A new report from GTM Research has highlighted what is becoming an increasingly common refrain these days — solar prices simply continue to fall, and they’re not slowing down, either, with GTM predicting that average global solar project prices will decline 27% by 2022.
The latest to sound this refrain is GTM Research Solar Analyst Ben Gallagher, who authored a new solar PV system pricing forecast this week which predicts that the continuing downward trend in solar project prices will not simply be driven by price decreases in modules, but from reductions in inverters, trackers, and even labor costs. Further, every region is expected to benefit as well.
“Component prices are beginning to lose their price variance from country to country,” writes Gallagher. “Beyond a handful of local content requirements, many of the policies that created regional hardware pricing have been eroded by market forces.”
The most recent record prices come from India, unsurprisingly, given that Gallagher explains that the country’s system of tenders has produced consistently and extremely competitive bidding, which obviously leads to “almost unimaginably low system pricing.” In fact, according to Gallagher, “India is seeing the lowest system prices of any major solar market in the world, ever.” Most recently, the report highlights, India has utility-scale solar PV system pricing of 65 cents per watt — that’s seemingly impossible, if we were to time travel back a few years.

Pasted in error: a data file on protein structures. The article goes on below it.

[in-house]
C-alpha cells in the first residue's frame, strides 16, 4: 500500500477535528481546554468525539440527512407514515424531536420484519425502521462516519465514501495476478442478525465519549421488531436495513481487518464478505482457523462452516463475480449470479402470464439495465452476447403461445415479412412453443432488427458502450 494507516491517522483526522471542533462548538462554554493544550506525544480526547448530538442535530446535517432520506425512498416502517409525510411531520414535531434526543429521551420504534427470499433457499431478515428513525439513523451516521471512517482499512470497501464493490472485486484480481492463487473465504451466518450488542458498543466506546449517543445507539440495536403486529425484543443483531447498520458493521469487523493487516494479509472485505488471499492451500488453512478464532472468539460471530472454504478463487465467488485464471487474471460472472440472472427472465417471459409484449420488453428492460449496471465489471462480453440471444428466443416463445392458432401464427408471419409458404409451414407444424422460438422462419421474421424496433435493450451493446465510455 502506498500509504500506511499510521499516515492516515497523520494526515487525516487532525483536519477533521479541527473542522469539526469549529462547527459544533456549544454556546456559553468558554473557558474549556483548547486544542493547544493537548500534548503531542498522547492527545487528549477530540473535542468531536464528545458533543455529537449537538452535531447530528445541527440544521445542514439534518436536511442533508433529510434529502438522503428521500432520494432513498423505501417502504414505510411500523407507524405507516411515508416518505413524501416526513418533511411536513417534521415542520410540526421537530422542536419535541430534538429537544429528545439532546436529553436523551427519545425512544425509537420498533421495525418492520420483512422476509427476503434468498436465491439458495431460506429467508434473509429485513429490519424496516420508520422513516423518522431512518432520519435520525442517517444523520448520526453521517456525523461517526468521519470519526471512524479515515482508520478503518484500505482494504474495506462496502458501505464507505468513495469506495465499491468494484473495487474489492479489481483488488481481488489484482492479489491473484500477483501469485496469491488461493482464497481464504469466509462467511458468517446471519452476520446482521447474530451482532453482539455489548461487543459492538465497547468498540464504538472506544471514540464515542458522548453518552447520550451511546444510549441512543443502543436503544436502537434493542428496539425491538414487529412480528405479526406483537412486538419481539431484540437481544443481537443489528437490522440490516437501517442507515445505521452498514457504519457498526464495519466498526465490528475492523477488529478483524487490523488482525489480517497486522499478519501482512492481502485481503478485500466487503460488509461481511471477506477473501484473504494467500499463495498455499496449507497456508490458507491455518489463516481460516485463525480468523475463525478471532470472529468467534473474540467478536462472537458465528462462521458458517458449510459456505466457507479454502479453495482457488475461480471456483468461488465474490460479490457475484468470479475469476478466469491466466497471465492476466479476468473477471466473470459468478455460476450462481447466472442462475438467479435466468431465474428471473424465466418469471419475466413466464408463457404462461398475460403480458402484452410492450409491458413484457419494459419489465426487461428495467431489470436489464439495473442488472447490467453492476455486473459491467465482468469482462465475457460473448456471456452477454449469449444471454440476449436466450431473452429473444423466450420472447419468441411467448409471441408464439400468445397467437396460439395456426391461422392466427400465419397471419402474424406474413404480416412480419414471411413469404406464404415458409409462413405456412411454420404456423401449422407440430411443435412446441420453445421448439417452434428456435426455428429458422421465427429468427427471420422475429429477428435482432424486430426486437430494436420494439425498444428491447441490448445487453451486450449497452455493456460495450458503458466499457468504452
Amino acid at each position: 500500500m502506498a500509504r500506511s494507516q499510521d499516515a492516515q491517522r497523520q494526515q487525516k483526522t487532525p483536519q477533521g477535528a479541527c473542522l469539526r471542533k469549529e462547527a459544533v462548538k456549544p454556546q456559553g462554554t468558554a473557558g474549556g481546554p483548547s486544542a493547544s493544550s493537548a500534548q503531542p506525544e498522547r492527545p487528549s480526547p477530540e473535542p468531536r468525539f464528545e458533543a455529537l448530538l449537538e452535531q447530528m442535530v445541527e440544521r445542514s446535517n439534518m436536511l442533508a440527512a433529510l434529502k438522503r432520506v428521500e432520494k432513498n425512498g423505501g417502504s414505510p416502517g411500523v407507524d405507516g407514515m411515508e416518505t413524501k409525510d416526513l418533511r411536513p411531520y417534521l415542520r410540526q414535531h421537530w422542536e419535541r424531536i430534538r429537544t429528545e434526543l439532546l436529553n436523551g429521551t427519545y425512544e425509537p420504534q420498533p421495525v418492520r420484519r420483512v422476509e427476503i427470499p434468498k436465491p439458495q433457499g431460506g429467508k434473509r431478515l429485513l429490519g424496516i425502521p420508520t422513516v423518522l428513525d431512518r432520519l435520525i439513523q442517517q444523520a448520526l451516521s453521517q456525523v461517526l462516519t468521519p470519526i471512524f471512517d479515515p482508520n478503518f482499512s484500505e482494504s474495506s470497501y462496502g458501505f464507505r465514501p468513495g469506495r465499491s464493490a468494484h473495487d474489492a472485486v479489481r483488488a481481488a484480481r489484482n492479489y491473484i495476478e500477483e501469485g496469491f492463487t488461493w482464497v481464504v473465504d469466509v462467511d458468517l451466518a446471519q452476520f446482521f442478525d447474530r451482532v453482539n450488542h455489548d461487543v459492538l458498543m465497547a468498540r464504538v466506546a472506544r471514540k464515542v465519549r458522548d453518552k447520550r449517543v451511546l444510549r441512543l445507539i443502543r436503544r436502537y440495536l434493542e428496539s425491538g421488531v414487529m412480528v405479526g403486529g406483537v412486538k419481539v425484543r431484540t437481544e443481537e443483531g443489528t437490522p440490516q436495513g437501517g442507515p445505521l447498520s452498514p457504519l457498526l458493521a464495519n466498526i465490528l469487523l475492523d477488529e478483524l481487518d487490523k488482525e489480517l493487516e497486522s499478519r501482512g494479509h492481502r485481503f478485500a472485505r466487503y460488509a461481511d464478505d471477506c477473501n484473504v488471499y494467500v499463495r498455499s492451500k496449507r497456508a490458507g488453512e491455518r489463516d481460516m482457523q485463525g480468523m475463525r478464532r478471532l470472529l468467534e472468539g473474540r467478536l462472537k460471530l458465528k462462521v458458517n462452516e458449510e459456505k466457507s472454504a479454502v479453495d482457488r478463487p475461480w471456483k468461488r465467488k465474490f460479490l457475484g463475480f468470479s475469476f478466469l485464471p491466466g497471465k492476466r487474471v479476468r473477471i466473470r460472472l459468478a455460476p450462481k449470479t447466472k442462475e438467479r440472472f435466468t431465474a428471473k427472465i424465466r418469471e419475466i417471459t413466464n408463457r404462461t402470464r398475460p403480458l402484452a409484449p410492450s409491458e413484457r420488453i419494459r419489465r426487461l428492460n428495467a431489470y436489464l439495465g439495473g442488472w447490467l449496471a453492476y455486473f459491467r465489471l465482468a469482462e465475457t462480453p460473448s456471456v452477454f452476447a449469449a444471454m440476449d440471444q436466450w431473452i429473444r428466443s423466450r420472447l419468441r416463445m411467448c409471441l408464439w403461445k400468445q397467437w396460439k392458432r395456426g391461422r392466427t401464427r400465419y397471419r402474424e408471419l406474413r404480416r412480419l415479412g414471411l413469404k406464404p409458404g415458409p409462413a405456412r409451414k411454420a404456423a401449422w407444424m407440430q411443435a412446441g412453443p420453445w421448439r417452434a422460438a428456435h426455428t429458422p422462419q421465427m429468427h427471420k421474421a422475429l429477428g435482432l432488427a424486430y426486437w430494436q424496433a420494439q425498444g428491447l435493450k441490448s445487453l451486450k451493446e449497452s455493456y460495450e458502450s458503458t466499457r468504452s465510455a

Of course, one of the reasons for India’s dramatically low costs is the fact they pay their labor force next-to-nothing, resulting in much lower soft costs, as shown below.
But is there a downside to India’s tender process? Is it sustainable? Gallagher explains:
“The competitive tender process has a harmful side effect: There are reportedly widespread concerns about the viable lifetimes of many of the systems currently installed, as it is suspected that many were hastily constructed using poor-quality components. Developers will look to [engineering, procurement and construction providers] to safeguard their investment by raising installation and procurement quality-control standards and reduce long-term O&M headaches.”
The report also looks into the potential pricing impact in the United States of the Suniva 201 filing, which could have significant and dramatic disruption on the US solar sector. I’ve already covered this news a little bit lately, primarily in the wake of news from the Solar Energy Industries Association’s claim that the US solar industry could lose 88,000 jobs, or a third of its workforce, if the US International Trade Commission (ITC) rules in favor of Suniva’s request for a tariff and price floor on solar parts. Additionally, GTM Research dug into the ramifications of the move — a move which, if approved by the US ITC, would place a $0.40/watt tariff for cells and a floor price of $0.78/watt on modules — which could slash US solar installations by two-thirds through 2022.
The report can be found here.